Connect to share and comment
Meet some lesser-known women who have worked in her shadow, taking bold steps toward a more just country.
ZIN MAR AUNG: Pushing for change after prison
Zin Mar Aung
In 1998, when Zin Mar Aung was 22, the military came for her. She was home with her family, and her sister told her to run, but Zin Mar Aung knew she had no choice.
“I cannot escape,” she said as she recently recounted the events. “And if I escaped, they would pressure my father and family.”
The military interrogated her for a week, keeping her awake without food or water for three days at a time, she said. Her crime? Passing out pro-democracy poems. Zin Mar Aung received a 28-year sentence.
At first, Zin Mar Aung stayed at Yangon’s Insein Prison and could not see her family and had to eat what tasted like bad rice mixed with sand. The military transferred her to Mandalay, and her father took monthly bus rides to visit her and bring her rice, curries and dried food.
“As a father I was worried about everything, everything,” Aung Kyi said as he sat in his living room in Yangon’s North Okkalapa Township, clutching a cheroot and remembering his eldest daughter’s imprisonment. In a case across the room was a photograph of US Secretary of State Hillary Clinton and first lady Michelle Obama presenting Zin Mar Aung with the 2012 International Women of Courage Award.
Zin Mar Aung said she spent most of her time in prison in solitary confinement. She slept on a wooden floor, without a mattress or pillow. She had no electricity; in the winter, she felt freezing cold, and in the summer, blisteringly hot. Tiny bugs covered the floor, and she would wake in the night to find them crawling through her hair.
“The Burmese prisons are very famous for their bugs,” she said matter-of-factly.
For the first seven years she was not allowed to read books or write. She spent her time reciting Buddhist discourses, counting prayer beads and singing student revolutionary songs.
Eleven years into her sentence, the military let Zin Mar Aung free. And immediately, she returned to her work as a democracy activist.
She again faced criticism from friends who told her to be careful, but this time her family fully understood.
“I loved her to continue to do for my country,” said her father, who has turned a room attached to his house into a classroom filled with students who need extra tutoring. “She is my daughter, but I did not own her – our country owns her.”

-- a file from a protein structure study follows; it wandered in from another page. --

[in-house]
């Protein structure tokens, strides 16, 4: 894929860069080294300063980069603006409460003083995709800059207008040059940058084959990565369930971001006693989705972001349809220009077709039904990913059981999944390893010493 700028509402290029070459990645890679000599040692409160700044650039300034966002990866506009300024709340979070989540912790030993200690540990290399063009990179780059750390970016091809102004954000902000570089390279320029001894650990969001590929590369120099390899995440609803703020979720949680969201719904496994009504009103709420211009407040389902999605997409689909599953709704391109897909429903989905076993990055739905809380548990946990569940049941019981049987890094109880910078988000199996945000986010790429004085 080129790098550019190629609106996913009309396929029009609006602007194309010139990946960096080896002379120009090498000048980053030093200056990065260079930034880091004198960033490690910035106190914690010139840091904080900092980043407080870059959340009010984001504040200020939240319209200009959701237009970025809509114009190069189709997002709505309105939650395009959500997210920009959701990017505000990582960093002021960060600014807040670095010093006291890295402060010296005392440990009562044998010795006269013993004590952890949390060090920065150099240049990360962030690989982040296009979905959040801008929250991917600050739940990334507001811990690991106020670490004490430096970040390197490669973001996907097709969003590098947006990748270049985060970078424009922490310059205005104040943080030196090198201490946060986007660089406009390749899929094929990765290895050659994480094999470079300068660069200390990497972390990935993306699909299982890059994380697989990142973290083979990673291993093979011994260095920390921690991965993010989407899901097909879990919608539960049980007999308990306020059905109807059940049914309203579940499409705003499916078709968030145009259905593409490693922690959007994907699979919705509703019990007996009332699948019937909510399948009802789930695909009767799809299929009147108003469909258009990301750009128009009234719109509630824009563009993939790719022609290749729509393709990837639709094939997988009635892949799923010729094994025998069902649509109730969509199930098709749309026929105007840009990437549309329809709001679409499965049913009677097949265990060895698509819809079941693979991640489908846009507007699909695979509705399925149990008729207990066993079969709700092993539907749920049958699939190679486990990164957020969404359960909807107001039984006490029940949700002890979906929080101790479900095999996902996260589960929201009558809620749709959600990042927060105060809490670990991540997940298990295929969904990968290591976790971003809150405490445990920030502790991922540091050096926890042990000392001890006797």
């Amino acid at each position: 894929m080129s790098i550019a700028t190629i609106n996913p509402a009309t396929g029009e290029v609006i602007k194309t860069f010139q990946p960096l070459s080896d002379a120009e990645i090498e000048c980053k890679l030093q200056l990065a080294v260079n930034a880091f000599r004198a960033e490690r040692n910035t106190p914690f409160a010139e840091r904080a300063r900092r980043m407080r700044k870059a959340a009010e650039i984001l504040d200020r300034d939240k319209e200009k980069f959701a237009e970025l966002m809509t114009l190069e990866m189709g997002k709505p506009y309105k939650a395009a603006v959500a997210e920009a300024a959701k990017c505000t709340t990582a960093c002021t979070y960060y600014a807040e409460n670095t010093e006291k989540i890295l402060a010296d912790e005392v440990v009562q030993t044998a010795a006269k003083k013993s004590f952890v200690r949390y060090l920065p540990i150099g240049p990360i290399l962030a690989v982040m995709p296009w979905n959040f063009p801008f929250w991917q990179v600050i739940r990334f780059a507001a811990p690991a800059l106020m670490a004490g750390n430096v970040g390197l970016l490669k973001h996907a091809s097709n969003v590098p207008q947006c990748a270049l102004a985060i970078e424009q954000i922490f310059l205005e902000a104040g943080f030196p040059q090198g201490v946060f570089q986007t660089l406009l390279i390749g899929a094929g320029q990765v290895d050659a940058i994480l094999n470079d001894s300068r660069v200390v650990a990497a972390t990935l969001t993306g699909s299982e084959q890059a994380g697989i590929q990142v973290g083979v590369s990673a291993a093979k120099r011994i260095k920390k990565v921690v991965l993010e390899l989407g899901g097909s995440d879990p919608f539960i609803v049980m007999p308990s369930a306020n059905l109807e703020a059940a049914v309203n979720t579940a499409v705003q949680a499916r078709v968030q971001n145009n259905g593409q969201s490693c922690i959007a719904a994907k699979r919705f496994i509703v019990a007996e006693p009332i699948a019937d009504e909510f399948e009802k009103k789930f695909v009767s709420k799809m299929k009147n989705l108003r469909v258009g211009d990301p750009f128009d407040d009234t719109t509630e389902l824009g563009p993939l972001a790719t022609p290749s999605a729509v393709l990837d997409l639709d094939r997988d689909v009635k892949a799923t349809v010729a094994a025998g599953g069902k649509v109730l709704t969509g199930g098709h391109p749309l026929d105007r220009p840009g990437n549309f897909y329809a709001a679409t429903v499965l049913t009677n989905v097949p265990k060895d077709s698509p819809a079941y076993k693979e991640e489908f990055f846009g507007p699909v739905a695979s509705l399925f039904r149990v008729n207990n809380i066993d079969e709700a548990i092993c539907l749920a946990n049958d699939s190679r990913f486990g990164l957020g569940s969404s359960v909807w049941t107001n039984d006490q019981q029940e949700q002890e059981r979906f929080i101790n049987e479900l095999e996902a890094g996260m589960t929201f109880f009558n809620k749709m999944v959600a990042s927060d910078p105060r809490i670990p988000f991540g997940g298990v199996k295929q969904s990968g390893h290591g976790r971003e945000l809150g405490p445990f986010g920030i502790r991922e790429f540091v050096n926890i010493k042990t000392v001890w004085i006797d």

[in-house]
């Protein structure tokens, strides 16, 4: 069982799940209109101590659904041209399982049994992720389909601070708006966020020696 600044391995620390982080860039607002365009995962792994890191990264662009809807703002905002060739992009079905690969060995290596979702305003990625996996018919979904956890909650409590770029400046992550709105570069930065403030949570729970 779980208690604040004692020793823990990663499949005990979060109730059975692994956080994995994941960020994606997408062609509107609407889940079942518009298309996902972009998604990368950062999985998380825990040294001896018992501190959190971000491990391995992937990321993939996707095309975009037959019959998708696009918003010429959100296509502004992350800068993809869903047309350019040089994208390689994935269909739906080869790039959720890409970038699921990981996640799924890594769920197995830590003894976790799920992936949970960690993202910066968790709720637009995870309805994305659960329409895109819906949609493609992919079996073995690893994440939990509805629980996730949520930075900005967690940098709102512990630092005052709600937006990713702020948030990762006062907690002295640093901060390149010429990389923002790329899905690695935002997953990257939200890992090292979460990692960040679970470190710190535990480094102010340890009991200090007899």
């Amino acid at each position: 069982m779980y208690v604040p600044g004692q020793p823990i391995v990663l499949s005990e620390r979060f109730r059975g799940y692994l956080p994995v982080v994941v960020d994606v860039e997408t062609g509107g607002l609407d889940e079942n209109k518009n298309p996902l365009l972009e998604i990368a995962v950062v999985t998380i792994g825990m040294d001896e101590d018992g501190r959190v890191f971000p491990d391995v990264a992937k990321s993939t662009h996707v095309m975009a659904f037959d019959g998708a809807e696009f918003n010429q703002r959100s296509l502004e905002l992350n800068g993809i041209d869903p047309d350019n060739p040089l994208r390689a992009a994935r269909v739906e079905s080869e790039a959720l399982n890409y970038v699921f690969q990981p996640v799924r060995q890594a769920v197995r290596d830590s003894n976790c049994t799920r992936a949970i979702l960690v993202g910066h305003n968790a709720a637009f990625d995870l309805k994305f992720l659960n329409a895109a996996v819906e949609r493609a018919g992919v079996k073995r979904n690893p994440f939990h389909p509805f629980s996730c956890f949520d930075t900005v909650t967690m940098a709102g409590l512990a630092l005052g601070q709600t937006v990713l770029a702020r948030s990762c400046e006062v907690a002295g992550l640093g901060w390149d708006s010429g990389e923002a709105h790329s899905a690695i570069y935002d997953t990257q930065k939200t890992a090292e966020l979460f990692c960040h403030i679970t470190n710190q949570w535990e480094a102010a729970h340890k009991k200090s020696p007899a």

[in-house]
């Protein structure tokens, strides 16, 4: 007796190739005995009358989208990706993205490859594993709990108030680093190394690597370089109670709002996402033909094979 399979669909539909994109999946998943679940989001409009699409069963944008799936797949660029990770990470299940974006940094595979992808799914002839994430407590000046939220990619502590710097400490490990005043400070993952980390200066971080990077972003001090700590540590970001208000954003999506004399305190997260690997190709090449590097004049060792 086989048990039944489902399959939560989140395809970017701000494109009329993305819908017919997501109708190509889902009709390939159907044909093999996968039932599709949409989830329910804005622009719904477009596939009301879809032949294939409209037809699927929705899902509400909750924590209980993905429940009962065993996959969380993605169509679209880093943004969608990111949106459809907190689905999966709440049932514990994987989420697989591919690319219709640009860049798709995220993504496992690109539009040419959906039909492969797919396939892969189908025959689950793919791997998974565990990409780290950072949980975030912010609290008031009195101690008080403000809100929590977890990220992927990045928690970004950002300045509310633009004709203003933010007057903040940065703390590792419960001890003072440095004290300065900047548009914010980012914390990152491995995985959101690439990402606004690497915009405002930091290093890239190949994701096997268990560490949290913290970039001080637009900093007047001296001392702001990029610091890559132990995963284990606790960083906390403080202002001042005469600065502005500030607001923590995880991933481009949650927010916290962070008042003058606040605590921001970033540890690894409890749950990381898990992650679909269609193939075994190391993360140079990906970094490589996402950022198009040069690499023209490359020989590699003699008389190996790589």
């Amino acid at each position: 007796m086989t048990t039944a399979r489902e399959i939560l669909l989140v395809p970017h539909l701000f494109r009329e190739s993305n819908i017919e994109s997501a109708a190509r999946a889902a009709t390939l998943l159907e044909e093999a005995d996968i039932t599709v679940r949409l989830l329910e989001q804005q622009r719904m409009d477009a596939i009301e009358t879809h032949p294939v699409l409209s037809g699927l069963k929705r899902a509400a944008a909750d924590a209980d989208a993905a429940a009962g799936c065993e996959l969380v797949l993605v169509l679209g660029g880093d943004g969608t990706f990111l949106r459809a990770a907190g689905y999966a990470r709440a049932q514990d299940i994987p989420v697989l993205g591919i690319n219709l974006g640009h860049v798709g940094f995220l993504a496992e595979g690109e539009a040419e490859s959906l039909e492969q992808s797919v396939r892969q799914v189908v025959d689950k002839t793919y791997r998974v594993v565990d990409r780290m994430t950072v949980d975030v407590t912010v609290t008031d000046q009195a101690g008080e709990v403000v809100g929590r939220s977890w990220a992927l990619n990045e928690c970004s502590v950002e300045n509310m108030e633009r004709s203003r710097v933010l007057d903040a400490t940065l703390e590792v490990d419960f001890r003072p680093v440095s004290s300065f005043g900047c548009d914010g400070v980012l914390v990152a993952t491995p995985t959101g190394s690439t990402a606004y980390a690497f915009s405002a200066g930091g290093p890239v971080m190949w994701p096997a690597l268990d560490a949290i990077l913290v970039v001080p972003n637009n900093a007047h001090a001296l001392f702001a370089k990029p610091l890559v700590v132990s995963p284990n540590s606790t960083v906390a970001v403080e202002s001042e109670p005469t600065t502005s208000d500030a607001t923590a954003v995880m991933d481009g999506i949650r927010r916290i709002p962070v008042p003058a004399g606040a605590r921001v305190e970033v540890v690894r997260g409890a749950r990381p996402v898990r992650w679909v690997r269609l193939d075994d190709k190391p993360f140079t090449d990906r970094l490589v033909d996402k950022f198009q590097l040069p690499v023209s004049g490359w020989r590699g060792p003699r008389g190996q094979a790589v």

Before returning to the classroom, Aung Kyi said he tells his students about Zin Mar Aung’s courage and time in prison. “All my pupils are also proud of my eldest daughter.”
NAW SHE’ WAH: Overcoming stigma
Naw She' Wah
The women sit on a bamboo mat around a low coffee table, talking as a group about how each first learned she had contracted HIV.
Thida Oo says her late husband was a pianist and guitarist and she a singer, and they performed together on television. She knew her husband carried the AIDS virus for years, but the couple never used protection because she did not know she could reduce the risk of transmission.
“We have lack of education, lack of awareness,” Thida Oo says, describing life in Yangon a decade ago.
“Only know, love her husband,” chimes in Naw She’ Wah, the chairwoman of Myanmar Positive Women Network.
“Love too much,” Thida Oo adds.
In an effort to portray the country and government in a positive light, the junta that ruled Myanmar for a half century suppressed knowledge about many things – including HIV. The lack of information put lives at risk and fueled stigma and discrimination.
Naw She’ Wah, who sits with her legs folded to the side, her pink toenails pointing out from under her blue longyi, explains that a few years ago there was so much discrimination in Myanmar against those with HIV/AIDS that many would not disclose their status. As more people gained knowledge about the infection and access to treatment, more have come forward.
She reaches out her long, thin arm covered in a light layer of thanaka or skin cream over to Hnin Thandar Win, sitting on the floor next to her. “In the beginning,” Naw She’ Wah says, “she didn’t want to go anywhere. Now she goes everywhere!”
“Me too,” Naw She’ Wah, continues. “I didn’t want to go anywhere.”
“Me too,” says Thida Oo.